The average Australian diet contains many foods that stimulate inflammation in the body, and there is extensive research showing that depression is associated with chronic low-grade inflammation.

Gut Bacteria
The bacteria in your intestines can have an indirect but significant effect on your brain. More about the effects of gut bacteria.

Hormonal Imbalances
For women, the reproductive hormones oestrogen and progesterone can have an obvious effect on their mental state. But did you know that an imbalance of other hormones such as insulin and cortisol can also have a detrimental impact on depression?
Depression and Adrenal Function 
Depression has been linked to disruptions in the body’s stress centre — the hypothalamic pituitary adrenal (HPA) axis. The HPA is a complex communication system between the hypothalamus, the pituitary gland, and the adrenal glands.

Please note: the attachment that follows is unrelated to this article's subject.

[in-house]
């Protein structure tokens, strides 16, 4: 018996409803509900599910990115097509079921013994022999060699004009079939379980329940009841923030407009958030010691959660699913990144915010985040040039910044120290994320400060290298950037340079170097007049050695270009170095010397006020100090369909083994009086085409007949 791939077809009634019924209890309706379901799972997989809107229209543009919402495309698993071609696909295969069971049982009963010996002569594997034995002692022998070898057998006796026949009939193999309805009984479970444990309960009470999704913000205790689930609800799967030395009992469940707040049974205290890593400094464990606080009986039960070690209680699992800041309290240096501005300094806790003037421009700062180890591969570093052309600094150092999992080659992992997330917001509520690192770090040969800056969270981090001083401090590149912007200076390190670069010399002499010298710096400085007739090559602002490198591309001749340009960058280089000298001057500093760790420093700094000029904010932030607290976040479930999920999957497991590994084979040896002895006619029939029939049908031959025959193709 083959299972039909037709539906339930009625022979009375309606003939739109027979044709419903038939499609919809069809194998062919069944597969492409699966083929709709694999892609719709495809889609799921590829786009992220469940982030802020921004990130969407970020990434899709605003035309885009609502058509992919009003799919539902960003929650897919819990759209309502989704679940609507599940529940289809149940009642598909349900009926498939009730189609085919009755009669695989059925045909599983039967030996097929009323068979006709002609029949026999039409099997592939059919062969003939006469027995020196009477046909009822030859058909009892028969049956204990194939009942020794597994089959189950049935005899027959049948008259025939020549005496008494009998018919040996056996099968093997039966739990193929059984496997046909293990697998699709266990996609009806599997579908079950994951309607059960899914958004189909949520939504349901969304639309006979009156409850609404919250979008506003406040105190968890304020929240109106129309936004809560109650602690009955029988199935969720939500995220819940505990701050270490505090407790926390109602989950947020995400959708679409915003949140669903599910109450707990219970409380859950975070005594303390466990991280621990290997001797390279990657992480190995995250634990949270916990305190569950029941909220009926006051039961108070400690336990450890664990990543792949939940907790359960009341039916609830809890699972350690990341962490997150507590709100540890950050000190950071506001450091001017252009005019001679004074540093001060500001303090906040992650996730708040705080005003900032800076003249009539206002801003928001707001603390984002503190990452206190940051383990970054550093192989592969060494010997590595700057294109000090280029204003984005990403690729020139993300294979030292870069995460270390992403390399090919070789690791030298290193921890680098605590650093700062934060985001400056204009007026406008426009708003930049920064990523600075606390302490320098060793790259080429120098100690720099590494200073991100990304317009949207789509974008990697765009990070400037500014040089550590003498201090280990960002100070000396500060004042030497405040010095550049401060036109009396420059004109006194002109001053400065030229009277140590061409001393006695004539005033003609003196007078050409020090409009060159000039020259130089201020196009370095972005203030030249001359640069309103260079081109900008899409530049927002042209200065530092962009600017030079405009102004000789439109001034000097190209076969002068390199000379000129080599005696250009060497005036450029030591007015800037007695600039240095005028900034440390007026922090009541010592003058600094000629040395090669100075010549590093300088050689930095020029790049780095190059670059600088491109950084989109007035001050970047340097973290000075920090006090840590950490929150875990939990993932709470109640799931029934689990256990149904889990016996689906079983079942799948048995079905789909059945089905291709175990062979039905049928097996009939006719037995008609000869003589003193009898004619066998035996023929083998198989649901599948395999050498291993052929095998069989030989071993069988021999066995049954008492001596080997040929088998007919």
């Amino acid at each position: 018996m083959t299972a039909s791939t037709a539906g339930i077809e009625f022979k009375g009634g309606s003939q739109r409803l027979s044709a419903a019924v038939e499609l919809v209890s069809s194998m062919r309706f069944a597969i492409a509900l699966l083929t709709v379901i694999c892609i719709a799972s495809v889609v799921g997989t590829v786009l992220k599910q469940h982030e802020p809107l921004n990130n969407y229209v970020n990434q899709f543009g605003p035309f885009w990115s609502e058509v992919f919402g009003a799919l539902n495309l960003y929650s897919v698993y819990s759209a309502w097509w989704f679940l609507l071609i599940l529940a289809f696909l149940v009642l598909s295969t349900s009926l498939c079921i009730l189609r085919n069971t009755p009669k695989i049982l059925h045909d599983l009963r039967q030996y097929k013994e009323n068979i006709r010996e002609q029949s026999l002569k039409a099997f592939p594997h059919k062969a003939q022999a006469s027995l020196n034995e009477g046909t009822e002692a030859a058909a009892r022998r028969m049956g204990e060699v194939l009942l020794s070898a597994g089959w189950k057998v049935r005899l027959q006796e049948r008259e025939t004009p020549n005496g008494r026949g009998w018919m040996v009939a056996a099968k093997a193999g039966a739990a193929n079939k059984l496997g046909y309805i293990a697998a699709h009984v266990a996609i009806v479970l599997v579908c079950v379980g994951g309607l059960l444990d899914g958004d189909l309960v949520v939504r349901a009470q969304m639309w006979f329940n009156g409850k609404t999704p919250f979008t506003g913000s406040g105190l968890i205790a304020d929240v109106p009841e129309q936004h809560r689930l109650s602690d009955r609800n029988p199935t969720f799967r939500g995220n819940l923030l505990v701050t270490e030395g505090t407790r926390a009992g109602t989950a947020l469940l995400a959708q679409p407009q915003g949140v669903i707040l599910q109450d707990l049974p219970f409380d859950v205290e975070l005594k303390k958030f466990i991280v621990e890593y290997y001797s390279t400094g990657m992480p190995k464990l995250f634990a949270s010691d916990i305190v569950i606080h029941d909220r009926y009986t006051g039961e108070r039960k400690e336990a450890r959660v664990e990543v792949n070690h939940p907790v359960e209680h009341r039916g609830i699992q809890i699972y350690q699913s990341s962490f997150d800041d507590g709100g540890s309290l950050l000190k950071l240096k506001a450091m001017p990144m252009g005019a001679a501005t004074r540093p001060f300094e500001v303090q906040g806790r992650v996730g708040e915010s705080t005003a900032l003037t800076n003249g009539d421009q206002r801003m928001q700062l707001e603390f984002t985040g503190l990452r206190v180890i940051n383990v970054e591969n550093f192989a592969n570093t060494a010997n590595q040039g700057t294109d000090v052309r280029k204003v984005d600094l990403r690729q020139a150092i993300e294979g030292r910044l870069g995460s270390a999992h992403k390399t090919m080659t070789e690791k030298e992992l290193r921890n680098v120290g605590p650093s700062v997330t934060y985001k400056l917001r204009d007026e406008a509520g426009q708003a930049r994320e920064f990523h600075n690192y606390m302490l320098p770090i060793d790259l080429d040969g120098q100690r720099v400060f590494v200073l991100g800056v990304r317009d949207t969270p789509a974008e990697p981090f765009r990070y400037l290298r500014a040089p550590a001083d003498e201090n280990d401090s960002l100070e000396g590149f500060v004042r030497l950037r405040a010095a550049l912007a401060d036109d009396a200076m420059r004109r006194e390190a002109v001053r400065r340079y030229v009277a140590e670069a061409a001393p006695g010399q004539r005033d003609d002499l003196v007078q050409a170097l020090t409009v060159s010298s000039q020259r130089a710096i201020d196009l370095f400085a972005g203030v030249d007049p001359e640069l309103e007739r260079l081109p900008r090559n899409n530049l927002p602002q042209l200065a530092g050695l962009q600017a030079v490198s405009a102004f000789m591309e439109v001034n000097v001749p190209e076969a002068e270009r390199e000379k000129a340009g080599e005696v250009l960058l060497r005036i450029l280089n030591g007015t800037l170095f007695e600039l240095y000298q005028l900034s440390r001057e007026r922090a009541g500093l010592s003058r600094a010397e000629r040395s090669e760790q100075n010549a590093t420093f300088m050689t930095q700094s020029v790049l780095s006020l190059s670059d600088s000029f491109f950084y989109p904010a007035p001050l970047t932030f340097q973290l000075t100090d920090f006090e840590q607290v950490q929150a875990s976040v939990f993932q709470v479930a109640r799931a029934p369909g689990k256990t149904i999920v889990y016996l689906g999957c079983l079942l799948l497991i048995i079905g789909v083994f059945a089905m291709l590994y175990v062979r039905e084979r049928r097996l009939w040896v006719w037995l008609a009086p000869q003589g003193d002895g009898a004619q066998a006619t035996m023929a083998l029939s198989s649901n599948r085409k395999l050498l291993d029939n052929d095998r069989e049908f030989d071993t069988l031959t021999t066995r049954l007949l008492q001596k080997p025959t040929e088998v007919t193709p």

The hypothalamus is a region of the brain that controls an immense number of functions in the body, some of which include the emotions, behaviour, pain, and pleasure. It is basically a collecting centre for information relating to the well-being of the body, and much of this information is used to stimulate the pituitary to produce different hormones. 

One of these pituitary hormones (adrenocorticotropin) is in turn responsible for causing the adrenal glands to produce the stress hormones cortisol and DHEA.